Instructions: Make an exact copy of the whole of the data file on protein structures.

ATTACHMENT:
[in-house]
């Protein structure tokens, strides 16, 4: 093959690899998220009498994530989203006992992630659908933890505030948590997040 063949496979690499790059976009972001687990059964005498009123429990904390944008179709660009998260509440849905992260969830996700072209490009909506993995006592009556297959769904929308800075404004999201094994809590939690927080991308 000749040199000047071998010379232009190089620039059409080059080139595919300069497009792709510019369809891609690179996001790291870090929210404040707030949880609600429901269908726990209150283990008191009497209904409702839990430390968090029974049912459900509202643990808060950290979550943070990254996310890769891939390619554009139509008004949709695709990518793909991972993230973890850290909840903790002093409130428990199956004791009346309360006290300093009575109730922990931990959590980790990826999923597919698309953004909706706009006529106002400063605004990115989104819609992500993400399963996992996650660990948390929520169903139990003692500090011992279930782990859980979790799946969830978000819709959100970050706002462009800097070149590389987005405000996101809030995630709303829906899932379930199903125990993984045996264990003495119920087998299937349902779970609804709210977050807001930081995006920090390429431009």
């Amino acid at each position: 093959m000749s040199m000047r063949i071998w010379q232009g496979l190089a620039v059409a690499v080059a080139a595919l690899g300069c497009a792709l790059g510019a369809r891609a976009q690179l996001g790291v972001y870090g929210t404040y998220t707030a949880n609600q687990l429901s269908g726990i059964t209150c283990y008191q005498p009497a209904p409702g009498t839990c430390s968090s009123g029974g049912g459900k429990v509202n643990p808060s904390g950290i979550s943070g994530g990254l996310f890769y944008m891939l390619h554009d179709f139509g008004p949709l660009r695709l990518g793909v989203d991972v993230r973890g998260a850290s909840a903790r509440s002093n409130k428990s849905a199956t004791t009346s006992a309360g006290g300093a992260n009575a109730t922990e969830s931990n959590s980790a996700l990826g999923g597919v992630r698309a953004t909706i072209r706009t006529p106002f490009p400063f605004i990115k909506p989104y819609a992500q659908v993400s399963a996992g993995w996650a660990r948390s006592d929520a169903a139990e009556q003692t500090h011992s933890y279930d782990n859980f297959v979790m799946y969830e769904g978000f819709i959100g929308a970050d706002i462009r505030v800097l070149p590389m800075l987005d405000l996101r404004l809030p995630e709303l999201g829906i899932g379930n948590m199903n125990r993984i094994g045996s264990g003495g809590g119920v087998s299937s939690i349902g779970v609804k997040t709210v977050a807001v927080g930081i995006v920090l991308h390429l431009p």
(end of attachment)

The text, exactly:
[in-house]
């Protein structure tokens, strides 16, 4: 093959690899998220009498994530989203006992992630659908933890505030948590997040 063949496979690499790059976009972001687990059964005498009123429990904390944008179709660009998260509440849905992260969830996700072209490009909506993995006592009556297959769904929308800075404004999201094994809590939690927080991308 000749040199000047071998010379232009190089620039059409080059080139595919300069497009792709510019369809891609690179996001790291870090929210404040707030949880609600429901269908726990209150283990008191009497209904409702839990430390968090029974049912459900509202643990808060950290979550943070990254996310890769891939390619554009139509008004949709695709990518793909991972993230973890850290909840903790002093409130428990199956004791009346309360006290300093009575109730922990931990959590980790990826999923597919698309953004909706706009006529106002400063605004990115989104819609992500993400399963996992996650660990948390929520169903139990003692500090011992279930782990859980979790799946969830978000819709959100970050706002462009800097070149590389987005405000996101809030995630709303829906899932379930199903125990993984045996264990003495119920087998299937349902779970609804709210977050807001930081995006920090390429431009």
């Amino acid at each position: 093959m000749s040199m000047r063949i071998w010379q232009g496979l190089a620039v059409a690499v080059a080139a595919l690899g300069c497009a792709l790059g510019a369809r891609a976009q690179l996001g790291v972001y870090g929210t404040y998220t707030a949880n609600q687990l429901s269908g726990i059964t209150c283990y008191q005498p009497a209904p409702g009498t839990c430390s968090s009123g029974g049912g459900k429990v509202n643990p808060s904390g950290i979550s943070g994530g990254l996310f890769y944008m891939l390619h554009d179709f139509g008004p949709l660009r695709l990518g793909v989203d991972v993230r973890g998260a850290s909840a903790r509440s002093n409130k428990s849905a199956t004791t009346s006992a309360g006290g300093a992260n009575a109730t922990e969830s931990n959590s980790a996700l990826g999923g597919v992630r698309a953004t909706i072209r706009t006529p106002f490009p400063f605004i990115k909506p989104y819609a992500q659908v993400s399963a996992g993995w996650a660990r948390s006592d929520a169903a139990e009556q003692t500090h011992s933890y279930d782990n859980f297959v979790m799946y969830e769904g978000f819709i959100g929308a970050d706002i462009r505030v800097l070149p590389m800075l987005d405000l996101r404004l809030p995630e709303l999201g829906i899932g379930n948590m199903n125990r993984i094994g045996s264990g003495g809590g119920v087998s299937s939690i349902g779970v609804k997040t709210v977050a807001v927080g930081i995006v920090l991308h390429l431009p």